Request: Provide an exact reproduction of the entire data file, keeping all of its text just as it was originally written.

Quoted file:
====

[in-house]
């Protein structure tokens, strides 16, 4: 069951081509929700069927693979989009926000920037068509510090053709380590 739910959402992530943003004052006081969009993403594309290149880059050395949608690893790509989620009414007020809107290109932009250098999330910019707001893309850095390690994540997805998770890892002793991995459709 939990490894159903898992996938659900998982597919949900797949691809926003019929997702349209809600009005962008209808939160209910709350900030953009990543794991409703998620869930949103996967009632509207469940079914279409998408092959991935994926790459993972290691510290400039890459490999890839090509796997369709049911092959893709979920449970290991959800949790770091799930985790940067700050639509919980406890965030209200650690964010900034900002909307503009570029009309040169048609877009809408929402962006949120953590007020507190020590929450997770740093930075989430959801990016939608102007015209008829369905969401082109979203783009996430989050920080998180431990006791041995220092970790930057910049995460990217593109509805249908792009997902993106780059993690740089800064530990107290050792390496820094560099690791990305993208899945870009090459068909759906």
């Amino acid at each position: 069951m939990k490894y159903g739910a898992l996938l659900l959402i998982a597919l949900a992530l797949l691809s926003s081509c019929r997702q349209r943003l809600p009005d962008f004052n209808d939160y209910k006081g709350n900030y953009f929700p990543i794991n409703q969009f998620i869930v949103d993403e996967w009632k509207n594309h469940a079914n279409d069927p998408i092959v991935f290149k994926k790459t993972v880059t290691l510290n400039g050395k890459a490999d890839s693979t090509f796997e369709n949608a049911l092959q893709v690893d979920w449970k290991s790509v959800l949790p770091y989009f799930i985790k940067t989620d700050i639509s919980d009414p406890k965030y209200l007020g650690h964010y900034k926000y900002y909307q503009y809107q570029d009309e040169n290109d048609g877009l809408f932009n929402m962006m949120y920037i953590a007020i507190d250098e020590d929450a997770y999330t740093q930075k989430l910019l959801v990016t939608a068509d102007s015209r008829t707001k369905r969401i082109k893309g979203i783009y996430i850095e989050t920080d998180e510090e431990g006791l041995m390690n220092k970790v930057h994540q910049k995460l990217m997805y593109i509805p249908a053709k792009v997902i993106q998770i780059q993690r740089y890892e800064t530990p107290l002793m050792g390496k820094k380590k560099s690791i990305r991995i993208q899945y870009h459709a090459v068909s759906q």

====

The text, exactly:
[in-house]
């Protein structure tokens, strides 16, 4: 069951081509929700069927693979989009926000920037068509510090053709380590 739910959402992530943003004052006081969009993403594309290149880059050395949608690893790509989620009414007020809107290109932009250098999330910019707001893309850095390690994540997805998770890892002793991995459709 939990490894159903898992996938659900998982597919949900797949691809926003019929997702349209809600009005962008209808939160209910709350900030953009990543794991409703998620869930949103996967009632509207469940079914279409998408092959991935994926790459993972290691510290400039890459490999890839090509796997369709049911092959893709979920449970290991959800949790770091799930985790940067700050639509919980406890965030209200650690964010900034900002909307503009570029009309040169048609877009809408929402962006949120953590007020507190020590929450997770740093930075989430959801990016939608102007015209008829369905969401082109979203783009996430989050920080998180431990006791041995220092970790930057910049995460990217593109509805249908792009997902993106780059993690740089800064530990107290050792390496820094560099690791990305993208899945870009090459068909759906």
């Amino acid at each position: 069951m939990k490894y159903g739910a898992l996938l659900l959402i998982a597919l949900a992530l797949l691809s926003s081509c019929r997702q349209r943003l809600p009005d962008f004052n209808d939160y209910k006081g709350n900030y953009f929700p990543i794991n409703q969009f998620i869930v949103d993403e996967w009632k509207n594309h469940a079914n279409d069927p998408i092959v991935f290149k994926k790459t993972v880059t290691l510290n400039g050395k890459a490999d890839s693979t090509f796997e369709n949608a049911l092959q893709v690893d979920w449970k290991s790509v959800l949790p770091y989009f799930i985790k940067t989620d700050i639509s919980d009414p406890k965030y209200l007020g650690h964010y900034k926000y900002y909307q503009y809107q570029d009309e040169n290109d048609g877009l809408f932009n929402m962006m949120y920037i953590a007020i507190d250098e020590d929450a997770y999330t740093q930075k989430l910019l959801v990016t939608a068509d102007s015209r008829t707001k369905r969401i082109k893309g979203i783009y996430i850095e989050t920080d998180e510090e431990g006791l041995m390690n220092k970790v930057h994540q910049k995460l990217m997805y593109i509805p249908a053709k792009v997902i993106q998770i780059q993690r740089y890892e800064t530990p107290l002793m050792g390496k820094k380590k560099s690791i990305r991995i993208q899945y870009h459709a090459v068909s759906q």